We recently covered a game emulation tool that ran Playstation 2 games entirely in the Chrome browser, and today, we’ve got yet another one for you. Today, we’ll be checking out something called Afterplay, and while it doesn’t run Playstation 2, it does have a slew of other platforms it can operate right in the browser. I first heard of Afterplay from one of my favorite YouTubers, Mr. Sujano, so props goes to him for this find initially! Let’s get started.
Alright, so Afterplay lets you play a variety of older game consoles with touch and gamepad support, and it even saves your game every 20 seconds so that you don’t lose any progress. It utilizes Web Assembly and Low Latency Streaming to bring this to life. The team behind the software apparently have servers of their own to make the experience fluid, but what emulation backends are running here, we’re just not sure. Here’s a list of the consoles you can play, including those that are yet to be implemented, but that are listed as “Coming soon”:
- FREE – Game Boy
- FREE – Game Boy Color
- FREE – Game Boy Advance
- FREE – Super Nintendo
- Cloud – Nintendo DS
- Cloud – Nintendo
- Cloud – Nintendo 64
- Cloud – Playstation
- Cloud – Playstation Portable (Coming soon)
- Cloud – Nintendo 3DS (Coming soon)
- Cloud – Gamecube (Coming soon)
- Cloud – Wii (Coming soon)
- Cloud – Xbox (Coming soon)
- Cloud – Dreamcast (Coming soon)
Keep in mind that those listed as “FREE” operate directly in your browser, and you’ll have to upload your own games from a local storage (which may take a moment each time depending on the file size), while those listed as “Cloud” operate via the Afterplay cloud servers (and also require you to upload your own games, of course) which costs $5 USD per month. It’s worth noting that most users interested in game emulation will be able to launch and use their own local emulator, so the paid aspect would only benefit those looking to play Xbox and maybe Wii games since those are heavier and more difficult to properly emulate, especially on lower end hardware.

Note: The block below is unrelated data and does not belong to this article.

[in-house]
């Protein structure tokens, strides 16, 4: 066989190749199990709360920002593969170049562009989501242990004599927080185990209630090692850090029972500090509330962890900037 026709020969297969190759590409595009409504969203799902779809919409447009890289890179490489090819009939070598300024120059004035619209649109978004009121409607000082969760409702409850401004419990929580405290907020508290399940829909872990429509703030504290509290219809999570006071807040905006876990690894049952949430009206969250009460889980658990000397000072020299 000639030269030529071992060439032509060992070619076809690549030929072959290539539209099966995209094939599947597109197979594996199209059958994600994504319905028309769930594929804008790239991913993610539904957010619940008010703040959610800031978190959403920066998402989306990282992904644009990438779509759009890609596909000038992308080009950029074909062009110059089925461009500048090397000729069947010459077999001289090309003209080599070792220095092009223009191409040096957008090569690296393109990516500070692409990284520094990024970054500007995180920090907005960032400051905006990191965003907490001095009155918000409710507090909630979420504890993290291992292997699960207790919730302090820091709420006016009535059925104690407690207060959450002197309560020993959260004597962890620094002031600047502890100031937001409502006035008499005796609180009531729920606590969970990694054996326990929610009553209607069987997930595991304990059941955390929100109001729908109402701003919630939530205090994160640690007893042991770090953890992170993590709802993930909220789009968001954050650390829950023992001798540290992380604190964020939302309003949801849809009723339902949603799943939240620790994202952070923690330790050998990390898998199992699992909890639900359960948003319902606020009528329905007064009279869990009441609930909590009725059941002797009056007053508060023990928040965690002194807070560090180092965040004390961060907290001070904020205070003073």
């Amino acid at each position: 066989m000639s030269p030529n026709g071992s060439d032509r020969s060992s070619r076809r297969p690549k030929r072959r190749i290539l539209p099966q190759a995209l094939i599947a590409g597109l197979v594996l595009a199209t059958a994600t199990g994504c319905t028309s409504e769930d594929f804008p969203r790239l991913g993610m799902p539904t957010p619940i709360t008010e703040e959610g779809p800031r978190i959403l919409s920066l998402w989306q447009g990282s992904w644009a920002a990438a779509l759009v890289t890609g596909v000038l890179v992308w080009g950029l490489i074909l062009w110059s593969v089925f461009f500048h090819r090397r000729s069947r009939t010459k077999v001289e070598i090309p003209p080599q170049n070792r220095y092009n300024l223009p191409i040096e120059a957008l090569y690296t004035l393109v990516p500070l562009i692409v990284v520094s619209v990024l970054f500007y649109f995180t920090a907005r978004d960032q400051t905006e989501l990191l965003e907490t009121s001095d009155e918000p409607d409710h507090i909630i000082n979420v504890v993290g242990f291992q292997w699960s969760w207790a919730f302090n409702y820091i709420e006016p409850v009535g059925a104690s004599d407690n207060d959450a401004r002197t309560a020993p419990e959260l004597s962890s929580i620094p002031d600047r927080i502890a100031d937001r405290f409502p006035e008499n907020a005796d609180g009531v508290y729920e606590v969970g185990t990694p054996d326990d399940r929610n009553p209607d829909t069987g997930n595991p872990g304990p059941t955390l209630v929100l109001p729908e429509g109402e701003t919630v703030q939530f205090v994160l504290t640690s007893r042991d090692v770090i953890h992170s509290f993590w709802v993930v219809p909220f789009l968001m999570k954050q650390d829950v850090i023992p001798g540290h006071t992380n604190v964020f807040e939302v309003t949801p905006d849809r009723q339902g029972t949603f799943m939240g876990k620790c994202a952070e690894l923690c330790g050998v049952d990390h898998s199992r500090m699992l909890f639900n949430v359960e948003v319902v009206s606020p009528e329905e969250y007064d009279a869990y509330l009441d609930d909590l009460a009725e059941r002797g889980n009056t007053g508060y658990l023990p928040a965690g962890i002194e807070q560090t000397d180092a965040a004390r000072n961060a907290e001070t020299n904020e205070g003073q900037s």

If you have a Chromebook, this looks like it could be a really great solution, provided you have your legally-owned ROMs and ISOs stored on an external hard drive or solid state drive and access them via plug and play.
If you want to take advantage of the cloud save feature for your save games – and yes, you can pick up where you left off on mobile after playing on your Chromebook – you’ll need to sign up for an account once you visit the website.
Mr. Sujano and his fabulous beard agree with me – Afterplay is a pretty great experience so far, even though it seems to be relatively new. The touch controls look well laid out (aside from the invisible left virtual analog stick) and playback is smooth for a browser! This is by far one of the best web-based emulation stations you can get to date, and the fact that we keep seeing these pop up is just plain exciting, especially for those of us with Chromebooks.